The hot bluing method does take special equipment and is hazardous as the molten salts are caustic and are heated far hotter than boiling water. You also have to invest in and learn to use buffing equipment properly to get a deep blue-black glossy result. It is probably the most durable kind of blue, but it's easy to get a couple thousand dollars tied up in all the tanks and burners plus the gas plumbing and etcetera. Fine for a small business, but for the individual that is a bit daunting.
It can be done for a lot less if you can weld your own tanks up and want to spend some time salvaging old furnace burners and the like. You can also heat the salts electrically, if you don't mind the greater cost per BTU, but you'll still have $400 tied up in the first purchase of minimum quantities of the chemicals and degreasers and cleaners and polishing compounds.
The rust blue method is much more appealing to the home user, but the result is a blue with a slightly satin sheen rather than gloss. It is the standard for custom shotguns. The old H&R revolvers had a similar color blue. It is far more even and durable than cold blues, which are difficult to get good whole-gun results with, but not as durable as the hot salt blues. The black blues from hot salts are achieved by adding nickel compounds and other constituents not present in the ferric-ferrous oxide blue. I know of no way to add those in by rust bluing.
There are several approaches to rust bluing these days. The old fashioned method is to build a steam cabinet as described in Howe, which you can read free here (Vol.1
). You remove the old blue (Iosso has a good stripping solution
for this), do any buffing or polishing of scratches you intend to, then degrease the metal. Put the parts to be blued in the steam box together with a watch glass that has a few drops of nitric acid in it, then run the boiler to drive steam in and surface rust it over a period of hours. After the rust forms you remove the work piece and boil it water. Distilled is best to avoid leaving water marks. After about 15 minutes of boiling the red surface rust has turned black. You then card it, which means rubbing off any loose and poorly adhered particles of the blackened rust. This is usually done by using a soft fine stainless wire wheel on a buffer, but degreased steel wool may be used to rub it off by hand.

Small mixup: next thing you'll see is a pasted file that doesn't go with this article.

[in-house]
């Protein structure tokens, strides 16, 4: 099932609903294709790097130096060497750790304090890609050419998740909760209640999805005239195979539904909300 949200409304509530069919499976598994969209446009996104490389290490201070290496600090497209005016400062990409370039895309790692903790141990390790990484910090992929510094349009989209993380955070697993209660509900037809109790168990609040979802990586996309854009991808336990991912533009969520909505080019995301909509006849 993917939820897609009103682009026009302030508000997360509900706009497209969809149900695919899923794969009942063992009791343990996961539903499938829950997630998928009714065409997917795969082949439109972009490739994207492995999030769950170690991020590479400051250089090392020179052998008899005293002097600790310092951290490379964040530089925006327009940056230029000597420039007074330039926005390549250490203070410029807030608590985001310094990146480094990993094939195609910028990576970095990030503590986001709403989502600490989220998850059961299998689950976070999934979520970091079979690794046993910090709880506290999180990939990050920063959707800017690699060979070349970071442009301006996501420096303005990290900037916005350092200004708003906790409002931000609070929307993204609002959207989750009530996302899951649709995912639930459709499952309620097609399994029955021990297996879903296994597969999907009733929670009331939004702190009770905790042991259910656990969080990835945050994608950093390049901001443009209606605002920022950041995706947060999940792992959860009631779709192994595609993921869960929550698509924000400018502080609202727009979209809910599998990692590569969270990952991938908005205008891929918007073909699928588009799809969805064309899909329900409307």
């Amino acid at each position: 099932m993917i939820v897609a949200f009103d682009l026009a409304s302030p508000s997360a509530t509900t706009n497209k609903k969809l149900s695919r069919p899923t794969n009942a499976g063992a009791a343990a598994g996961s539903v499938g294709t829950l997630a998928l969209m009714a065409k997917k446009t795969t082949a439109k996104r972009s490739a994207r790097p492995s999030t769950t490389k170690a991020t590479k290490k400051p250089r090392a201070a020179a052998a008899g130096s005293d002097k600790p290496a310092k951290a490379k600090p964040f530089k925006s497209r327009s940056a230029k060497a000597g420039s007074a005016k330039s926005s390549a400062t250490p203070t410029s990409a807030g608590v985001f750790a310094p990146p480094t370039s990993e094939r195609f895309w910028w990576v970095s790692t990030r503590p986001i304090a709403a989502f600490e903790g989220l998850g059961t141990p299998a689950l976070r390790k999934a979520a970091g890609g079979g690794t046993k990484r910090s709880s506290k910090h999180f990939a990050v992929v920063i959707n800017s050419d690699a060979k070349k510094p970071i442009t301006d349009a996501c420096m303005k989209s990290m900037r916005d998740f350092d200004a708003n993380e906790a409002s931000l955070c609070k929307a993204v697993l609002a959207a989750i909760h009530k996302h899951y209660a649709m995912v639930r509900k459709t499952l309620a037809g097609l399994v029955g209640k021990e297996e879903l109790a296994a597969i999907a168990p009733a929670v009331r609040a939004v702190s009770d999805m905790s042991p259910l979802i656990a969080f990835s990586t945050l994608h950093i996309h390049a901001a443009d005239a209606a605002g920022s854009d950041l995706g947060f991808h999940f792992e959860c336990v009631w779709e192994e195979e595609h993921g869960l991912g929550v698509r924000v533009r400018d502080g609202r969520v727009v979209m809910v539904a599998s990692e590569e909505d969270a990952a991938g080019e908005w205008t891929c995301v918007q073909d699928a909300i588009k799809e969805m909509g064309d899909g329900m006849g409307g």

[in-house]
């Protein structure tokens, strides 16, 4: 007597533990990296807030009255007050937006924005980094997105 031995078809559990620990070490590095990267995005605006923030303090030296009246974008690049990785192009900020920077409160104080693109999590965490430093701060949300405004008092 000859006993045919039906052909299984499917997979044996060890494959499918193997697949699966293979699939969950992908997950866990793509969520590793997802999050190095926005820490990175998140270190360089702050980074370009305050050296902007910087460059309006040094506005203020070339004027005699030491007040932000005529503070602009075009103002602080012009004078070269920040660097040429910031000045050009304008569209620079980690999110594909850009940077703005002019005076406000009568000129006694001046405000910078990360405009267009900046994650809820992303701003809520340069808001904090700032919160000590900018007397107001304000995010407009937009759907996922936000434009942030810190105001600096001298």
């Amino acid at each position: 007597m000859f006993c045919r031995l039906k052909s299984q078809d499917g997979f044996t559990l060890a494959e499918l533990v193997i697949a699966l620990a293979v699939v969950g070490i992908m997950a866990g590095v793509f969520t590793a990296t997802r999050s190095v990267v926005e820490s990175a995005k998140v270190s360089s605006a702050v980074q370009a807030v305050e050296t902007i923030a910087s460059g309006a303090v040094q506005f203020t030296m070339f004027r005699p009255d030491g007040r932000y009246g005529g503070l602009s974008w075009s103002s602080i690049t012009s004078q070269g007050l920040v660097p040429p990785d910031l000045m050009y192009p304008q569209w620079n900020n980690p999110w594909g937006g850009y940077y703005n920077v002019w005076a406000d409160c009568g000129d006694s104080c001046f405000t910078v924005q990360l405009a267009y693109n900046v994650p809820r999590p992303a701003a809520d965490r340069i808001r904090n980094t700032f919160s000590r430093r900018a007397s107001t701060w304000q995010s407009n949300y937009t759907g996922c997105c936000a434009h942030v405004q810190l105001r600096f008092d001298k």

What you get at that point is a kind of salt and pepper look, as the blue has not adhered everywhere. So, you repeat the process. The well-adhered blue does not re-rust, so only the exposed steel repeats. After about half a dozen such treatments you get a pretty dark and good blue.
In place of the steam box, you can use the Pilkington Blue solution sold by Brownells to get the surface rust to form in air. That takes overnight for each pass through the process. I understand the Mark Lee solution works a little differently and is faster. I haven't tried it, but have used the Pilkington solution a number of times and, though expensive at $30 a bottle, I can say that it works well.
You'll find you will do best if you can remove a barrel from its receiver before bluing to avoid water or chemicals working their way into and starting corrosion in the threads. A lot of places just throw guns into a finishing tank without doing that, but you also see corrosion showing up later in many of them. If you don't take that precaution, then you want to submerge the receiver end in water displacing oil for several days. I've heard WD-40 is the cheap way to go for this, but it leaves such a sticky rust inhibiting surface when it dries, so I've avoided it in favor of the type Brownells sells. If you do use WD-40, you will probably want to wipe it all off with mineral spirits and apply a gun oil.